December 18, 2017

Review: The Buntline Special by Mike Resnick.

   This week, steam punk goes west in our review of The Buntline Special by Mike Resnick. Out last month from Pyr Books, Buntline takes us to the environs of Tombstone, Arizona in the 1880’s in a weird west tale that melds alternate history with fantasy. Fans of this space will remember Mr. Resnick as he of the Starship Rebel series fame.

Like many Steampunk novels, Buntline follows a cast of true to life historical characters. Doc Holiday, Johnny Ringo, and the brothers Earp can all be found within in a saga leading up to a high tech showdown at the OK Corral. We know, the shoot out actually occurred in the alleyway leading up to the coral; an appendix within the book points out this little known fact. In the book, tireless inventor Thomas Edison has set up shop in Tombstone, and is largely responsible for the innovations found in the dusty town.  Electric lights, horseless coaches, and even mechanical prostitutes (!) can all be found about town. Edison himself would be a good subject for a Steampunk novel… has this been done yet?

The wizard Geronimo and the transformation of Bat Masterson as a minion of the undead works in the fantasy angle with the ever popular vampire crowd. In the world of Buntline, the magic of sorcerers such as Geronimo has held US expansion to the east of the Mississippi river. The high tech gadgetry of Edison threatens to undo that, and therein, as they say, lies the conflict.

While engaging, one wonders what spurred this growth of technology and robotics in this alternate west. Most Steampunk tales such as The Difference Engine and the Strange Affair of Spring-Heeled Jack involve a catalyst, a seed that sprouts an alternate time line. If this facet is present in Buntline, it’s safely in the background. The name Buntline Special is derived from the 12” barrel revolver reputedly designed by Ned Buntline for Wyatt Earp, which has been thoroughly incorporated into the legend.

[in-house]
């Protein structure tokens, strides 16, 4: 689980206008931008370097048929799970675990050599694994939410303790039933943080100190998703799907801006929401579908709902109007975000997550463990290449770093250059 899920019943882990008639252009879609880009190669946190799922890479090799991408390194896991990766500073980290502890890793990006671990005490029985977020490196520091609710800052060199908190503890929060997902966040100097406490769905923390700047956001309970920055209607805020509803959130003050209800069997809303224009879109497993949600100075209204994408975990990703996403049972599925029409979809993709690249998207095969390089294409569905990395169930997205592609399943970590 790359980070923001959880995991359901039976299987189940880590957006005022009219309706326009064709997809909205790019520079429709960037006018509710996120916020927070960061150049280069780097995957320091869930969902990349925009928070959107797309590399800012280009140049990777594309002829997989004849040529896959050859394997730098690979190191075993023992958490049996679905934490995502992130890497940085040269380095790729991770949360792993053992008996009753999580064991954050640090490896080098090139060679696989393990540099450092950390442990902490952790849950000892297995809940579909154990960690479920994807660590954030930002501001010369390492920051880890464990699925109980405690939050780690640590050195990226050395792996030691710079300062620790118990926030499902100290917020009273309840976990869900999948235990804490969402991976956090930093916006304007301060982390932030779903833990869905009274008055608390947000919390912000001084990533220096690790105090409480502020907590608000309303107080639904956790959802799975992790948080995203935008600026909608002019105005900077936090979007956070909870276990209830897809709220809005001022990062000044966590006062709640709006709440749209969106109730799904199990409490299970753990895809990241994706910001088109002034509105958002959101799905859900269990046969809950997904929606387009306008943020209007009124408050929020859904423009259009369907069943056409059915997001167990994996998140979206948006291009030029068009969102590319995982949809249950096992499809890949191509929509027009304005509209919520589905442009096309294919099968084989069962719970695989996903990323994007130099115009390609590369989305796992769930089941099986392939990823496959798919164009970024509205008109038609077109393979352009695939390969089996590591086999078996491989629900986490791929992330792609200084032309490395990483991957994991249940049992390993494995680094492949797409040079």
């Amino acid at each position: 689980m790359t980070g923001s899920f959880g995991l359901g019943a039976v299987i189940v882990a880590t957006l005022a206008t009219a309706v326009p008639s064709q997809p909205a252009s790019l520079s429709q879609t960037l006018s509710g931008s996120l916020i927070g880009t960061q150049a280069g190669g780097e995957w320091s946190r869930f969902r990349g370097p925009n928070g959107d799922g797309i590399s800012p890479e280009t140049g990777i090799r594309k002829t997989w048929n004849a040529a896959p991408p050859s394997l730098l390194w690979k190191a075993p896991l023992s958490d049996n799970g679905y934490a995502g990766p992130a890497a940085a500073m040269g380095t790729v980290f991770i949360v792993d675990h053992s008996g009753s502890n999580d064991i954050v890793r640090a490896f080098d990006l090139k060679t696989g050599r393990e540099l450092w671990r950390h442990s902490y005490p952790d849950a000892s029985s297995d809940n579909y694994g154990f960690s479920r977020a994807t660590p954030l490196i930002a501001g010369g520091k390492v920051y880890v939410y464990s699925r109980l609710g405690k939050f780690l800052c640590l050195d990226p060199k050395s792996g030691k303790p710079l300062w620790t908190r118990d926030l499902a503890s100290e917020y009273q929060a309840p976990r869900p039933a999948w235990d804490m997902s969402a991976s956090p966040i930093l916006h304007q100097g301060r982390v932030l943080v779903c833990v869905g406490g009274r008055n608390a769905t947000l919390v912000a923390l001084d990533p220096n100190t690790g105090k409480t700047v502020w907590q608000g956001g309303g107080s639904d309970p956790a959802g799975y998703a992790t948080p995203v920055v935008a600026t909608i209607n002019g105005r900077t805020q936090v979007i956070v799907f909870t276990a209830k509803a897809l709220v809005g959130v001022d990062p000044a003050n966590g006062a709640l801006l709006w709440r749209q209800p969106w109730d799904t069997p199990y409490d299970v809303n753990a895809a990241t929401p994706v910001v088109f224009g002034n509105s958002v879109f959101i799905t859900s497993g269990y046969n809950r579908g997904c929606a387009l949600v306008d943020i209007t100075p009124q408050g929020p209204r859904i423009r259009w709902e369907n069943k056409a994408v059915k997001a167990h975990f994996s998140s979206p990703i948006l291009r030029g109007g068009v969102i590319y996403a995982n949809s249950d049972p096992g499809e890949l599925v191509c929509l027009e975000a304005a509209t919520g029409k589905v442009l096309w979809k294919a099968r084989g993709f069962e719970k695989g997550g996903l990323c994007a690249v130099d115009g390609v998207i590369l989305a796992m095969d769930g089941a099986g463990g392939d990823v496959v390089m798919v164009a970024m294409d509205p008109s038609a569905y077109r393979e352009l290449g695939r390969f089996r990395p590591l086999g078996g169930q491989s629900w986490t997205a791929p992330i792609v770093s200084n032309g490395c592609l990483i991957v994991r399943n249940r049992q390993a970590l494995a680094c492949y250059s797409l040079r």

A 16″ barrel version of Colt’s Buntline Special (Credit: Public Domain image courtesy of the Kansas Historical Society). 

Is Steampunk reaching its logical conclusion as a genre? We have yet to have a full fledged Steampunk TV series, although Warehouse 13 does have fringes of retro. This summer, Cowboys and Aliens  might just bring Steampunk to the big screen, and then the Summer of Love might well be over. Science Fiction historical pieces are a challenge to the writer because of the additional tier of research involved. Certainly, Resnick spins a good yarn, and The Buntline Special will take the tale of the shoot out at the OK Corral and move it into the realm of the Weird West. Few that are buried on Boot Hill in the 1880’s died of natural causes, and The Buntline Special promises action, intrigue, and cyber-brothels galore!      

Next week, we hit the hard science with a look at that big gig known as the cosmos as we review Paul Weintraub’s How Old is the Universe?    

Trackbacks

  1. [...] continues to lead the way in all things science fiction this season: notables started off with The Buntline Special, Mike Resnick’s Wild West/Steampunk offering of the year. In the cyber-thriller realm, we also [...]

  2. [...] West has never been weirder… This week, we look at the Steampunk sequel to The Buntline Special with The Doctor & the Kid by Mike Resnick out from Pyr Books. Fans of this series will remember [...]

  3. [...] It’s interesting to note that many alternate retro-tales such as Mike Resnick’s Weird West Buntline Special saga seem to now do away with the pretext for having steam-powered tech centuries early altogether. [...]

  4. [...] alt-history steampunk universe. Fans of the saga and this space will remember our reviews of The Buntline Special, The Doctor and the Kid, and The Doctor and the Rough [...]

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